Litman Gregory Masters Equity Fund First Quarter 2018 Attribution

During the first quarter of 2018, the Litman Gregory Masters Equity Fund gained 1.26%, outperforming its Russell 3000 Index benchmark (which fell 0.64%) and the Morningstar Large Blend Category (down 0.98%).i Since its December 1996 inception, the fund’s 8.39% annualized return is in line with the Russell 3000 Index’s gain of 8.32% and ahead of the Morningstar category’s 6.82% return.

Performance quoted represents past performance and does not guarantee future results. The investment return and principal value of an investment will fluctuate so that an investor’s shares, when redeemed, may be worth more or less than their original cost. Current performance of the funds may be lower or higher than the performance quoted. To obtain standardized performance of the funds, and performance as of the most recently completed calendar month, please visit www.mastersfunds.com.

Themes, Trends, and Observations from the Managers*

Pat English and Andy Ramer, FMI
The multiyear market tranquility was interrupted in the March quarter. While many popular stocks continued to outpace the market (Netflix and Amazon were up 54% and 24%, respectively), several came under significant pressure (Tesla and Facebook were off 15% and 9%, respectively). Investors may be in the beginning phase of a momentum shift away from the FAANGs, perceived high growth and concept stocks. Still, it is too early to make this call as the “buy-the-dip” mentality will likely not die easily. Valuations remain near record high levels and that frames our continued cautious stance. We have and will continue to avoid the high tech and social media spaces. We still haven’t seen enough value develop in other sectors to become more aggressive.

Bill Nygren and Clyde McGregor, Harris Associates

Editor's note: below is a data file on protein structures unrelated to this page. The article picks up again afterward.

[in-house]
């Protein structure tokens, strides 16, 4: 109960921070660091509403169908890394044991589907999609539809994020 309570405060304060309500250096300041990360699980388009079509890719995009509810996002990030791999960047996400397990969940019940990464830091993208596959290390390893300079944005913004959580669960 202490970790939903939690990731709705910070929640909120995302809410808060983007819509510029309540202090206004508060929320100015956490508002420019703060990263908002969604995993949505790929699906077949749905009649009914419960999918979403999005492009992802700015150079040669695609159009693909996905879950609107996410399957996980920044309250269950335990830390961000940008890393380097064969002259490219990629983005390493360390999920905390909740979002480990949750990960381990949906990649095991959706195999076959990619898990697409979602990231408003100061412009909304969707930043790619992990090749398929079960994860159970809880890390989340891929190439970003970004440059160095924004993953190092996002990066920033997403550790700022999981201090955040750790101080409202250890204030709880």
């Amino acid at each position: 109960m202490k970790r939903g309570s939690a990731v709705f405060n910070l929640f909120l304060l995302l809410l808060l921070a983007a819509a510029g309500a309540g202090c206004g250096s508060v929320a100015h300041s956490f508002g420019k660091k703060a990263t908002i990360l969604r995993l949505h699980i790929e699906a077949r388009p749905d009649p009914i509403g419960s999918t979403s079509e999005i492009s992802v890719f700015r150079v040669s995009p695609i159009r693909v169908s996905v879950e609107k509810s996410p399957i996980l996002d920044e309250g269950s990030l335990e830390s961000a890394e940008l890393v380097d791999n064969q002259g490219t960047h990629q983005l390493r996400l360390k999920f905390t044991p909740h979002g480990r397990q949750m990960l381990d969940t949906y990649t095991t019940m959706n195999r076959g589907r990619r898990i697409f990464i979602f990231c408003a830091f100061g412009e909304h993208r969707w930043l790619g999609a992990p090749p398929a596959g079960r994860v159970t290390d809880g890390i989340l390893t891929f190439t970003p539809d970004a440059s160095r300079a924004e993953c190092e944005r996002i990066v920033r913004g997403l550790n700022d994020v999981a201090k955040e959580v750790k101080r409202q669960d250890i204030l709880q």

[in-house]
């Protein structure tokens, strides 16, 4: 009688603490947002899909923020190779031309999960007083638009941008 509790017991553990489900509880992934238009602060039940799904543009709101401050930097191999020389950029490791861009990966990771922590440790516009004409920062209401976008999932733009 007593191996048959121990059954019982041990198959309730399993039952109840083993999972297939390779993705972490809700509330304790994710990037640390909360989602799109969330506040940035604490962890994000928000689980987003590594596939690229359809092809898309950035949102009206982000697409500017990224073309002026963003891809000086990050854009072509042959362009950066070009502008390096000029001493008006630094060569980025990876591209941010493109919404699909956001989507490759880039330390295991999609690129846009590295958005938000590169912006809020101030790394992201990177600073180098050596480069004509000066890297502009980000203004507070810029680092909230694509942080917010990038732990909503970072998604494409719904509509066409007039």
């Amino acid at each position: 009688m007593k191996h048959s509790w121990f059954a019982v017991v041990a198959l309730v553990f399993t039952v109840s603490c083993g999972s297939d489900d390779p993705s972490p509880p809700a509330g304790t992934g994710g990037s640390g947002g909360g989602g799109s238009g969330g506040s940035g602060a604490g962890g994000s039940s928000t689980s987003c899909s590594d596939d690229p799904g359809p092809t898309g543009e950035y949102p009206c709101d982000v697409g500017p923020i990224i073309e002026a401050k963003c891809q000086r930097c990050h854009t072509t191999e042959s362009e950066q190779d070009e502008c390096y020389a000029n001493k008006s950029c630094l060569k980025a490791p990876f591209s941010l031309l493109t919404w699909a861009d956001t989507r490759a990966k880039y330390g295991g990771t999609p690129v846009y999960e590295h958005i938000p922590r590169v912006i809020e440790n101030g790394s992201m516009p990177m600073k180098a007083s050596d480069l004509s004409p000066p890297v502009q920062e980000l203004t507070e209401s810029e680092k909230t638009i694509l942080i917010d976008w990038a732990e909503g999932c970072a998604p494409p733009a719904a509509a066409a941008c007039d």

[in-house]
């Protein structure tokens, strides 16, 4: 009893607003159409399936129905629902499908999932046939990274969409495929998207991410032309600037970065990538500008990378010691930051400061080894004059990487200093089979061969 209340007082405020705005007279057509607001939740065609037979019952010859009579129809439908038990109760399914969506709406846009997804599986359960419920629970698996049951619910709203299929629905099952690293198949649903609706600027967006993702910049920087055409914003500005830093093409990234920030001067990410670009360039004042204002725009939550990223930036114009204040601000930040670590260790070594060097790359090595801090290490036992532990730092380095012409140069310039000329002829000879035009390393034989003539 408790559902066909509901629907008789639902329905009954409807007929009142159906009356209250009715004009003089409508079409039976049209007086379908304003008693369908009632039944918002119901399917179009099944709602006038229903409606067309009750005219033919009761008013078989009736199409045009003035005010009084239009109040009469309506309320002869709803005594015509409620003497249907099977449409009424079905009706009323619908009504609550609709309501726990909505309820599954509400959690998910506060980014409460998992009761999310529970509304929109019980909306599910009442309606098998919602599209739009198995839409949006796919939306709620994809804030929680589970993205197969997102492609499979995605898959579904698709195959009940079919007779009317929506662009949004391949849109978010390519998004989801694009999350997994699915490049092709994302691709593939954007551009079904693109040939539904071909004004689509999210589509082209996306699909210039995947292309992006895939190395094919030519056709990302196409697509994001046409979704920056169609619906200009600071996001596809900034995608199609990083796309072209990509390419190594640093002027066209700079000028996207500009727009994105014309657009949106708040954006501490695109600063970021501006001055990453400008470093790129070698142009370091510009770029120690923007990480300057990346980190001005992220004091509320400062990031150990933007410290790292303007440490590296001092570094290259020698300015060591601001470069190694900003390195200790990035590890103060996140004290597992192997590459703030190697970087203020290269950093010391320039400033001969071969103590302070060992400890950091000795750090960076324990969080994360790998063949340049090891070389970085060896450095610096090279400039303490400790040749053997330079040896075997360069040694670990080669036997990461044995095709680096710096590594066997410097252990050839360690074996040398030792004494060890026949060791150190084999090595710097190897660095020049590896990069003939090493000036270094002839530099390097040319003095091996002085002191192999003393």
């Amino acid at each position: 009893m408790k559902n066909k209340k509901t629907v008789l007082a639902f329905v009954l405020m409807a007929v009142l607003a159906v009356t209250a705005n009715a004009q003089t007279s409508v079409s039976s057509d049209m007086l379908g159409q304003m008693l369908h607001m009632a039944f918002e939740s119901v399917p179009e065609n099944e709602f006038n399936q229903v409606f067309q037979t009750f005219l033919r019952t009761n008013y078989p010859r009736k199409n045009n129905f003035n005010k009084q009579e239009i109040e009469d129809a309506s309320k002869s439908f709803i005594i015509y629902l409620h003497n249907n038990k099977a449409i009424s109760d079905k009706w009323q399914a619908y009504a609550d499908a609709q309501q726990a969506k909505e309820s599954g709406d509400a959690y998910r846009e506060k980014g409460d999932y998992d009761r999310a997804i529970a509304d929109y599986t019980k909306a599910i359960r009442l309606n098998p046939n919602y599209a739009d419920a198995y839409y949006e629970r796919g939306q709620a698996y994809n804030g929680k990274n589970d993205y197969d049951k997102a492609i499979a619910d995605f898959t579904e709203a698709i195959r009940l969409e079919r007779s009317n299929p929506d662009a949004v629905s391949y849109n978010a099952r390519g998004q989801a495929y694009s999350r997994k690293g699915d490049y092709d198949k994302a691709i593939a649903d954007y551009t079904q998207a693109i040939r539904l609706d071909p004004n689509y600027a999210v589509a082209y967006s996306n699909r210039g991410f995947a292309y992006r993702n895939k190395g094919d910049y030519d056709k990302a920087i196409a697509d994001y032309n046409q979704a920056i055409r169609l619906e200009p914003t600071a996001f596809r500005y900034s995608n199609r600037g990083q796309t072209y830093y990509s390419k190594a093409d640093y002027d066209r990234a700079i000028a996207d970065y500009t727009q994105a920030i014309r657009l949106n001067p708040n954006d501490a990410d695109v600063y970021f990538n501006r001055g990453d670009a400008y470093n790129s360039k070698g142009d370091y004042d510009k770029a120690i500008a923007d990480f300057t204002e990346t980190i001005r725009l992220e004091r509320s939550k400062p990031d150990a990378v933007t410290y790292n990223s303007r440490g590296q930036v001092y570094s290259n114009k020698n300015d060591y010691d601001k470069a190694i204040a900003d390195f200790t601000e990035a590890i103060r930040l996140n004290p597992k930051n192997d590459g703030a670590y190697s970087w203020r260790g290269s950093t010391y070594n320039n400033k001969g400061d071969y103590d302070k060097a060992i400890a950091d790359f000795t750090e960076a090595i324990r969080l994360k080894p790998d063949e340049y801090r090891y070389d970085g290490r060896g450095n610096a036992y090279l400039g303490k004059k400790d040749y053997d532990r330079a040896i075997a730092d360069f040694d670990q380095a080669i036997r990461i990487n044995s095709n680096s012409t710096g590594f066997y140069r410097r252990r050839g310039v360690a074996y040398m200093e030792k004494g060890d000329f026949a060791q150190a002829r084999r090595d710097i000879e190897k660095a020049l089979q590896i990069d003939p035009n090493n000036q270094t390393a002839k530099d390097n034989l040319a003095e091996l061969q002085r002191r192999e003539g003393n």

Global equity prices became more volatile last quarter as concerns about a trade war, the possibility of higher than expected inflation, and rising interest rates made investors fearful. These fears in turn pushed global equity markets lower by the end of the quarter after a strongly positive January. Despite a higher level of fear among investors, we believe the outlook for underlying company fundamentals remains on a positive track and should lead to positive equity returns over the medium to long term.

It was a quiet period for activity in our portfolio. We trimmed some positions on price strength and tax-traded certain positions where we believed it was appropriate to capture tax losses. There were no new positions initiated in the quarter.

Scott Moore, Nuance Investments
In our opinion, the opportunity set remains narrow as we enter the second quarter of 2018. In today’s valuation environment, we believe the equal-weighted Nuance Master Group (a group of around 250 leading businesses tracked by the team) is overvalued by approximately 20% and has downside (think recessionary period) of approximately 60%. As we have been clear about since last summer, our internal market set of opportunities is not exactly attractive on an absolute basis. With this backdrop, we want to create a portfolio that we believe has risk-rewards that are significantly better than the Nuance Master Group. In the health care sector, we continue to own leaders such as Abbott Laboratories and Smith & Nephew, and we added Cerner, a leading provider of electronic medical records software to hospitals, to the portfolio during the quarter. While our exposure in the financial sector is slightly below the benchmark, we continue to see opportunities within the sector. An above-average catastrophe loss year created an opportunity in what we view as select high-quality financial institutions like Travelers Companies and Everest RE Group. We exited our positions in Hub Group, Rockwell Collins, and Praxair as those names approached our internal view of fair value, and we are now underweight to the industrial sector. We continue to see opportunities in select global leaders like Diageo, Proctor & Gamble, and Kimberly-Clark, and we believe these companies, with their top-tier balance sheets and competitive positions, have better downside support than the market. We have an underweight position in the energy sector as we believe that crude oil–related companies are likely facing a multiyear period of competitive transition. We continue to be underweight in the utility, information technology, real estate, and consumer discretionary sectors due to valuation concerns.

Chris Davis and Danton Goei, Davis Advisors